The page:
transgender: Chess official calls for more research as decision to block transgender women from events draws fire
Critics, including advocacy groups and some European players and federations, have derided what they call an unnecessary and discriminatory policy that appears to foster “trans panic,” with one former British women’s champion calling for the world federation to reverse its decision.
Dana Reizniece-Ozola, the deputy chair of the chess federation’s management board, insisted the goal of the new regulations was “actually to increase the rights of the transgender persons and allow them being registered under their new gender” in its official directory.
Tournaments for women only were created in the 1970s as a way to foster their participation in a sport that has long been dominated by men. Even now only 2% of all players – and 10% of rated players – are women, she said.
The new regulations, which could subject transgender women to a waiting period of up to two years as the issue is examined, was aimed at giving FIDE a “grace period” to sort out the matter of transgender players and men’s dominance in the sport.
“What is still not clear is if the hormonal levels do influence the competitiveness in chess,” Reizniece-Ozola said by video from Latvia’s capital, Riga. “There is no serious research or scientific analysis that would prove one or the other way. There are speculations, but no more than that.” Many sports involving intense physical activity – which chess does not – have been grappling with how to formulate policies toward transgender athletes in recent years. Cathy Renna, communications director for the U.S. National LGBTQ Task Force, said the new rules appeared to be “a case of trans panic with no justification, not grounded in reality and once again marginalizing trans people.”
Reizniece-Ozola, a former Latvian finance minister, said FIDE, like other sports organizations, needs to balance equality – providing rights to every person to compete on an equal basis – with fair competition. “This is the aspect that really needs more and more research, scientifically based research,” she said.
Culture, she said, was “probably” the main reason that women have been less active in chess “because chess has not been regarded as a sport that is appropriate for women in so many cultures. So that … has created this huge gender gap.”
The foundation of chess, which she called an “intellectual sport,” is equal: “I mean, there is no difference between men and women at the intellectual part. But still, we see that the statistical data show the differences between men and women.”
The federation has open competitions that allow all players to take part, as well as specialized categories, such as for young players and even computers.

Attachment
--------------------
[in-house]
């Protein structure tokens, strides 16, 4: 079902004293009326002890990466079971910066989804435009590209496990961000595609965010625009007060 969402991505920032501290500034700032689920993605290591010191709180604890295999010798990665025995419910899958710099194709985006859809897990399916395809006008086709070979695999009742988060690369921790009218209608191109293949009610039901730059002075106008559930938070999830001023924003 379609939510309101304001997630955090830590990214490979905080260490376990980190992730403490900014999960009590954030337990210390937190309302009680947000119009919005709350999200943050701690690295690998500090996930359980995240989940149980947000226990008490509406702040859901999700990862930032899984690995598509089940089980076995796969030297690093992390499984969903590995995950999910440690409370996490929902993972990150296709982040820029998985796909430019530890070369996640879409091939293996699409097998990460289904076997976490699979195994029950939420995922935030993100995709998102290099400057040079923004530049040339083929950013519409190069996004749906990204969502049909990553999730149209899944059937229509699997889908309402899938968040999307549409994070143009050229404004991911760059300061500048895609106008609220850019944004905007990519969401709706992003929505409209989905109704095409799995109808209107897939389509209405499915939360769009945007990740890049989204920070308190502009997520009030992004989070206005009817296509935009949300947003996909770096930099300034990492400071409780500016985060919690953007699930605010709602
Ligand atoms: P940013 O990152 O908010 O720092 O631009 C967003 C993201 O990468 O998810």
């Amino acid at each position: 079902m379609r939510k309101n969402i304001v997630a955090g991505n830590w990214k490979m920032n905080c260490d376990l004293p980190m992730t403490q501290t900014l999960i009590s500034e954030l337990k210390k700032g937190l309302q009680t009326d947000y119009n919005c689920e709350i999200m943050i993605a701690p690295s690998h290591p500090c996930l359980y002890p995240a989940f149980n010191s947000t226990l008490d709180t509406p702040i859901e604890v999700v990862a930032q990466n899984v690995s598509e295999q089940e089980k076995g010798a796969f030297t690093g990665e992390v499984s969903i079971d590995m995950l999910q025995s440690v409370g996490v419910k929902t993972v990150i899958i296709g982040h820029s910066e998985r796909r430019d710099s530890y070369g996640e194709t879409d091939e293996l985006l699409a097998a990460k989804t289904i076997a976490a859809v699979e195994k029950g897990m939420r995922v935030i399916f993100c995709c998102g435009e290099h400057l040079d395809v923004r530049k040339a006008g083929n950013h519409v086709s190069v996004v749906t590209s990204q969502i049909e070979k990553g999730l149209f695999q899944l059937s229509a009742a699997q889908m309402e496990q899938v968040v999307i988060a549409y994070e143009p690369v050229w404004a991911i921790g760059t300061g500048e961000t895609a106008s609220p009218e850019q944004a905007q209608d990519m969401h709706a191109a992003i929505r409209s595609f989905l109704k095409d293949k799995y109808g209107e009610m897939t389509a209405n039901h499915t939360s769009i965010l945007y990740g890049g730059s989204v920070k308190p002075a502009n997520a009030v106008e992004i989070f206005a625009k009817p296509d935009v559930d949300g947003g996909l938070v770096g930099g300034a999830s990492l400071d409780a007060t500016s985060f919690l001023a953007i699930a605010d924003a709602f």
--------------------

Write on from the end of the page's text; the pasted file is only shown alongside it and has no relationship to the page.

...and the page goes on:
Malcolm Pein, director of international chess at the English Chess Federation, said research has been going on for over a half-century into “what makes chess players better,” and he believes “the biological differences don’t account for very much.”
“There may be, you know, tiny differences to do with stamina maybe, and maybe there’s some suggestion of a difference in competitiveness at an early age,” Pein said in a phone interview. “But genuinely, we think that the disparity in playing strength and level between male and female players is due to the participation levels – which are improving since ‘The Queen’s Gambit’,” a TV series which follows the life of a female chess prodigy during her quest to become an elite player.
Pein said those possible differences “don’t justify a discriminatory policy,” and he noted that a transgender woman has been selected to play chess for England, and a transgender woman participated in the British championships last month.
“In the English chess experience, this is solving a problem that doesn’t exist,” he said. “Transgender people have been competing very quietly, very happily for a long time with no issues. And we regard the latest developments as unwelcome.”
Other chess federations and some women players across Europe also voiced their opposition to the new regulations.
Germany’s chess federation messaged on the platform X, formerly known as Twitter, that it was “incomprehensible” that FIDE “still wants to check” the gender status of people legally recognized as women in their own countries.
International chess master Jovanka Houska, a nine-time British women’s champion, wrote on X: “Please, FIDE can you reconsider these anti-trans regulations. There is no shame in backtracking and consulting afresh with trans women and women so that the chess world moves forward with fairness.”
“Together, we can create a progressive, fair and welcoming space for everyone,” she added.
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